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Antithyroid Drugs Inactivate TSH Binding to the TSH Receptor by their Reducing Action

[ Vol. 18 , Issue. 5 ]

Author(s):

Yukio Ochi*, Takashi Hachiya, Yukiko Koyama, Nobutoshi Fukuhori and Noriyuki Ashida   Pages 508 - 512 ( 5 )

Abstract:


Backgroud and Objective: Antithyroid drugs (ATDs) [methylmercaptoimidazole (MMI) and propylthiouracil (PTU) ] are used to treat hyperthyroidism in Graves’ disease. The effect of ATDs and reducing agents (mercaptoethanol, dithiothreitol and cysteine) on bovine (b) TSH binding to human (h) and porcine (p) TSH receptor (R) was examined.

Methods and Results: (1) ATDs was pre-incubated with hTSHR coated tube for 1- 4 h, washed free of ATDs, and then 125I-bTSH binding to hTSHR after 1 h incubation was examined. MMI (10–40 mM) decreased 125I-bTSH binding in a dose-dependent manner and binding decreased proportionally as preincubation time increased from 1 to 4 h. PTU (10mM) slightly decreased binding, When reducing agents were pre-incubated with hTSHR for 2 h, 125I-bTSH binding similarly decreased. (2) Porcine thyroid membrane was pre-incubated with both agents for 2 h. Then, the washed or unwashed membrane was incubated with 125I-bTSH for 1 h. 125I-bTSH binding in both methods decreased. (3) When the effect of ATDs or reducing agents on the biological activity of 125I-bTSH and thyroid stimulating antibody (TSAb) was examined after gel-filtration of 125I-bTSH- and TSAb- treated with both reagents for 1 h, no inactivation was observed. (4) ATDs showed similar reducing action as reducing agents because iodine (I+) was reduced to I- by ATDs.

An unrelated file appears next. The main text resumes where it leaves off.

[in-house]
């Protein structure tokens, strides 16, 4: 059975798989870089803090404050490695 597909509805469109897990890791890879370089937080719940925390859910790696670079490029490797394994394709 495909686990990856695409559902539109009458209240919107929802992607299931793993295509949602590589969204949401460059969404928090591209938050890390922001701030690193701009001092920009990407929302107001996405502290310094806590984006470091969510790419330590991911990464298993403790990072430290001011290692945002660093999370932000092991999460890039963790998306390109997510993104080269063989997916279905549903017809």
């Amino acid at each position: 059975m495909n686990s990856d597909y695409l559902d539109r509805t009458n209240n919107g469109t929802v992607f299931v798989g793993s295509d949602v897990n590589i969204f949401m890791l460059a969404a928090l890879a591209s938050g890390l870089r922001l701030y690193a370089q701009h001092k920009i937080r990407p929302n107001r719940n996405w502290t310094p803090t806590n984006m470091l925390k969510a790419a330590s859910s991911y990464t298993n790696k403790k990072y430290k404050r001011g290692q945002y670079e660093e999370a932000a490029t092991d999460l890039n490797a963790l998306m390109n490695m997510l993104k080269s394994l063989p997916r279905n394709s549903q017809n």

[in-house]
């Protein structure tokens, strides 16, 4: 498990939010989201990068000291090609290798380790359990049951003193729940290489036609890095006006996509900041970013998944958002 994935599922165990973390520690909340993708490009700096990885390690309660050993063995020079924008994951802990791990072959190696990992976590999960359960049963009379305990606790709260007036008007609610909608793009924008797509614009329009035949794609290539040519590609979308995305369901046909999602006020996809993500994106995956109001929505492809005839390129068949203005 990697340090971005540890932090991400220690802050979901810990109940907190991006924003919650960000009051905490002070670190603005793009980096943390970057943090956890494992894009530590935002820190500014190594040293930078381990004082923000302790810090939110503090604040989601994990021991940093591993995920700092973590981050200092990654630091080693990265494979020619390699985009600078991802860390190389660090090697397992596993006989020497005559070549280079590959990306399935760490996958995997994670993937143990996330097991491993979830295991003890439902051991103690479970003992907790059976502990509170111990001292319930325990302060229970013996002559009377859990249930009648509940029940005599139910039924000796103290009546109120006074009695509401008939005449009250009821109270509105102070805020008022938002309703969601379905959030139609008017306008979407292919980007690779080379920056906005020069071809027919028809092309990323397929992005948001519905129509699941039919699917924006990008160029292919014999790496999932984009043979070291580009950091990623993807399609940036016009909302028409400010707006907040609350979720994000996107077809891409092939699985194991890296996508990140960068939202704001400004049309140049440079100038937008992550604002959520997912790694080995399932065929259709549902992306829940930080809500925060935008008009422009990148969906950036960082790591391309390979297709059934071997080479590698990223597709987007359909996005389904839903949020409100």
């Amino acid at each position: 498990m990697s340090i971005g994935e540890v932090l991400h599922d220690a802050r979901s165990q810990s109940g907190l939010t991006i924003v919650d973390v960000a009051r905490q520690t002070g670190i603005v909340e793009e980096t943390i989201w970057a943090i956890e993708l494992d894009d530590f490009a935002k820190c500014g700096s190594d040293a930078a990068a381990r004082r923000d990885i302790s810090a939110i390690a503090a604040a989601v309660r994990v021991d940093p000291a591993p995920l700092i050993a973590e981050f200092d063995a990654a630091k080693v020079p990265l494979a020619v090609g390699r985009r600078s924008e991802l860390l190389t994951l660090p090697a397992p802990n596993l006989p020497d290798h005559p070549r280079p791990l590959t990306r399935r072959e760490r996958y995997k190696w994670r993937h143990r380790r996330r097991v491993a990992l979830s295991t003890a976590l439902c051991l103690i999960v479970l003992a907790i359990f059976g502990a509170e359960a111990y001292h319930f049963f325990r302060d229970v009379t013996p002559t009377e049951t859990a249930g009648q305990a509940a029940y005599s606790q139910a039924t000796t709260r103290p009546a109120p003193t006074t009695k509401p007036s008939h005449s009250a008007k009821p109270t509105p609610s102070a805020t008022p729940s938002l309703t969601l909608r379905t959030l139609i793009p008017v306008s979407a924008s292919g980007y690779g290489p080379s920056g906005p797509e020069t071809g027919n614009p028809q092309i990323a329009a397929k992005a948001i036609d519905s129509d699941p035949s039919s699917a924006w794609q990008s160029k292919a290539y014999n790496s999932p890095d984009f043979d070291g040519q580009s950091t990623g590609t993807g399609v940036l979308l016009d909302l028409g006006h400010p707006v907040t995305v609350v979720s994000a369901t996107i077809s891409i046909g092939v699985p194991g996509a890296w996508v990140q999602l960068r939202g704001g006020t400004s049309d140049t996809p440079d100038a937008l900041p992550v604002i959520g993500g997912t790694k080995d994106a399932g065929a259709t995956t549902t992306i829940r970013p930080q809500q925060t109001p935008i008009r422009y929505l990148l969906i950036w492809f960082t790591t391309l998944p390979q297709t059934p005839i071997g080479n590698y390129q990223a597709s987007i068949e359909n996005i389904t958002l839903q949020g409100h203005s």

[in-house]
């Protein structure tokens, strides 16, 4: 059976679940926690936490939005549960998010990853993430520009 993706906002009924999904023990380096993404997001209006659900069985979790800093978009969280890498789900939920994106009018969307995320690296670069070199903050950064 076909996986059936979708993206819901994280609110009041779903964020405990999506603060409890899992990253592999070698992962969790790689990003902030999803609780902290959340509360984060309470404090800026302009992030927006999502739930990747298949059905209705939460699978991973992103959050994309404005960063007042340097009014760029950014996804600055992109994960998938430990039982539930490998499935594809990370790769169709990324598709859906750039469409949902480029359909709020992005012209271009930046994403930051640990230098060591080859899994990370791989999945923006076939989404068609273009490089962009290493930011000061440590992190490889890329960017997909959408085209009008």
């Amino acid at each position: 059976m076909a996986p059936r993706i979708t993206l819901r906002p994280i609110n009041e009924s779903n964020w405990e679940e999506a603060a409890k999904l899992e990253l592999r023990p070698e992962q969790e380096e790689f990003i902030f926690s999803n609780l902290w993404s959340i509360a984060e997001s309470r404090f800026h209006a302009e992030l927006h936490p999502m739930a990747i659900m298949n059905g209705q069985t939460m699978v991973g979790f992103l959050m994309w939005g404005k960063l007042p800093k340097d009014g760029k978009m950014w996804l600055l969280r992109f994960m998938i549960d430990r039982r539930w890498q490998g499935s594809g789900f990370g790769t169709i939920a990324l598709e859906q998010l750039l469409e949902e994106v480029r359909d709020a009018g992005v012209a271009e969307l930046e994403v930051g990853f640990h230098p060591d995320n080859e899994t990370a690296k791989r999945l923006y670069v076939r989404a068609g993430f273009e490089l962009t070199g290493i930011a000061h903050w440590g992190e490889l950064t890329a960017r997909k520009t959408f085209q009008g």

Conclusion: ATDs inactivate the TSH-binding site of TSHR by reduction, although ATDs do not inactivate bTSH and TSAb activity. This suggests that TSAb would not stimulate the thyroid due to the inactivation of the TSHR when ATDs are administered to patients with Graves’ disease.

Keywords:

Antithyroid drug, TSH receptor, reducing agent, Graves` disease, thyroid stimulating antibody, hyperthyroidism.

Affiliation:

Research Institute for Production Development, Kyoto 606-0805, Midorigaoka Hospital, Takatsuki, Osaka 569-1121, Radioisotope Research Center, Shiga University of Medical Science, Otsu, Shiga 520-2192, Radioisotope Research Center, Shiga University of Medical Science, Otsu, Shiga 520-2192, Yamasa Ltd, Choshi, Chiba 288-0056

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